A secret millionaire has purchased tickets to the tune of £100,000 ($146,250) for the biggest street party ever seen on The Mall to celebrate the Queen's 90th birthday. As charities were left at a loss on how to acquire tickets at a cost of £150 per person, the rich benefactor came to the rescue, buying hundreds of unsold seats on condition of anonymity.

"A donor approached Buckingham Palace saying they wanted to donate a number of tickets anonymously," an unnamed source told the Daily Mail. "The Palace approached the Patron's Lunch organisers to see if they could help facilitate this and then wrote to the 600-plus organisations and charities involved in the event to let them know about the generous offer and the tickets were allocated."

Queen Elizabeth II, the Duke and Duchess of Cambridge and Prince Harry are scheduled to attend the Patron's Lunch on 12 June to celebrate the British monarch's patronage of over 600 charities and organisations worldwide. The event was organised by the Queen's grandson, Peter Phillips, who initially said that only 1,000 of the 10,000 tickets would be made available to the public, with the rest earmarked for the Queen's charities, including Cancer Research UK, Action For Children, Barnardo's and the British Red Cross.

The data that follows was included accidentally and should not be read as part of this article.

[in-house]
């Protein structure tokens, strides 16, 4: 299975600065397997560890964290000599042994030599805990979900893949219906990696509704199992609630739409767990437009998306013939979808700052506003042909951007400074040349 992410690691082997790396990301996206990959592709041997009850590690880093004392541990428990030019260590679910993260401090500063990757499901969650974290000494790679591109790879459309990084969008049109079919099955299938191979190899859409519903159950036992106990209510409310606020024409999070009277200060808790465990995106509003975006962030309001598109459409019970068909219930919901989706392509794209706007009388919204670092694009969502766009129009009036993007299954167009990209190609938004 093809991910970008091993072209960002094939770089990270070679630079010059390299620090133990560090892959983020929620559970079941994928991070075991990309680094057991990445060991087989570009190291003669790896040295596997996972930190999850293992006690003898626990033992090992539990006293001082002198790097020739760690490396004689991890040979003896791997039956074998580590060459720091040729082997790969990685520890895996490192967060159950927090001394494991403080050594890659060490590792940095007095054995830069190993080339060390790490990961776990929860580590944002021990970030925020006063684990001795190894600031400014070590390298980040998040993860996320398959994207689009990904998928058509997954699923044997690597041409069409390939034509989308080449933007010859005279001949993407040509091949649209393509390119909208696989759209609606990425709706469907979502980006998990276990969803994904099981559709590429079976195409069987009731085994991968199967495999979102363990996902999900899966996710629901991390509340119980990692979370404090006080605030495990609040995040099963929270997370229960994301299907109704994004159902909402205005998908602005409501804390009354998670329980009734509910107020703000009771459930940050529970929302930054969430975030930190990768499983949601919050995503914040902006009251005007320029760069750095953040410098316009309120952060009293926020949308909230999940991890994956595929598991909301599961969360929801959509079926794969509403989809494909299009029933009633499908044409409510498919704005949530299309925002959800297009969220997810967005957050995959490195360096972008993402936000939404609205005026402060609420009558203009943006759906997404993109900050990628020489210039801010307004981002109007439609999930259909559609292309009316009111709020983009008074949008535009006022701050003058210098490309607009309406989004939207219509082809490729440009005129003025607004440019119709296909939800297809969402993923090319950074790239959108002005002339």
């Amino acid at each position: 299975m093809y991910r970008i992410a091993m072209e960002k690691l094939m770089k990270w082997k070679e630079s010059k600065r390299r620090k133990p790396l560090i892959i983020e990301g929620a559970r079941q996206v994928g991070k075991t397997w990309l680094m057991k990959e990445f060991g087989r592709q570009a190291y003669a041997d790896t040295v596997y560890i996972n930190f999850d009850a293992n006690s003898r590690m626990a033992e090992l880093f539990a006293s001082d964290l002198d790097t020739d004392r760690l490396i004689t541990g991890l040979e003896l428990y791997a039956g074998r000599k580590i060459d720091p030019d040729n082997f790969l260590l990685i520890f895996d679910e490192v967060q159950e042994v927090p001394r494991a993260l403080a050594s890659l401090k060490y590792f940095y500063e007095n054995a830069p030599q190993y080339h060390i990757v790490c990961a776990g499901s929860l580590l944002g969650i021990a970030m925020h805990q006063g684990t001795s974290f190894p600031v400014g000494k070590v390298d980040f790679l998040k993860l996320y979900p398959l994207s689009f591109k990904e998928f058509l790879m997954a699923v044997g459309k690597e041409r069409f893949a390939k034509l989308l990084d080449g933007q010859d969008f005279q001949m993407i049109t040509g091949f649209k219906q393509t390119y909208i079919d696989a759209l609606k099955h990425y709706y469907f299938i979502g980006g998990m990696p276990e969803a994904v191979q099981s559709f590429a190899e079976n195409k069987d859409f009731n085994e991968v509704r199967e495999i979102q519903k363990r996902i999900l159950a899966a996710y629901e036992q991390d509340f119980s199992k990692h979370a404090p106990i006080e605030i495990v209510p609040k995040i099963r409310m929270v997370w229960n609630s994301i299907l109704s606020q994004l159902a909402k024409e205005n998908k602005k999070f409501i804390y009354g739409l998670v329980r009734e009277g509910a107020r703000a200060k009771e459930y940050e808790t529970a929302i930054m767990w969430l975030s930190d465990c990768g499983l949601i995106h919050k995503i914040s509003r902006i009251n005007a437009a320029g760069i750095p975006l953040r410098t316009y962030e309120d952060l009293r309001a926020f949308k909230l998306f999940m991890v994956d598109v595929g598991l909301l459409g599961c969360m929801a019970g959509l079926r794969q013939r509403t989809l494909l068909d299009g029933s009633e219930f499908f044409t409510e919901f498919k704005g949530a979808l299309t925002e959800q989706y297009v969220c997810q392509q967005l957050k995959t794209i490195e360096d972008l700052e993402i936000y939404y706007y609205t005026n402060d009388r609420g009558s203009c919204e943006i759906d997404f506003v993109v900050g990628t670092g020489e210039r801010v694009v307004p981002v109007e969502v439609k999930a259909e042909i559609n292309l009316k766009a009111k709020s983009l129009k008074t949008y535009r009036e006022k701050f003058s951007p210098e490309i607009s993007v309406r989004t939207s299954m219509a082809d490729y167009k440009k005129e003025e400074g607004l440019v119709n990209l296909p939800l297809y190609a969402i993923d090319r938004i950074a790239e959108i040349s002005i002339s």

The number of tickets available to the public has now risen to 2,500, despite the donor's intervention. The precise number of tickets bought by the benefactor has not been disclosed, but up to 750 seats are known to have been purchased for charities, according to the newspaper.

"We are delighted that a number of tickets have been provided to patron's organisations by a third-party donor," a Patron's Lunch spokesman said.

Questions have surfaced over why organisations supported by the head of state should have to pay in order to attend an official royal celebration of their role.

The truly "Great British" celebration is being organised by global events company, Sports and Entertainment Ltd (SEL) for an undisclosed fee and charities were informed they could auction up to 40% of their share to raise the money for staff to be able to attend. Phillips is a director of SEL.

In February, Phillips stood down from his position as trustee of the Patron's Fund, which will distribute surplus money from the birthday event to support specific initiatives and projects run by the Queen's charities.

Explaining his decision at the time, a spokeswoman for the Patron's Lunch said: "It was… always Mr Phillips's intention to step down as a trustee once the Patron's Fund was fully operational to ensure that there was no perceived conflict of interest and to ensure the integrity of the event and the charity were maintained."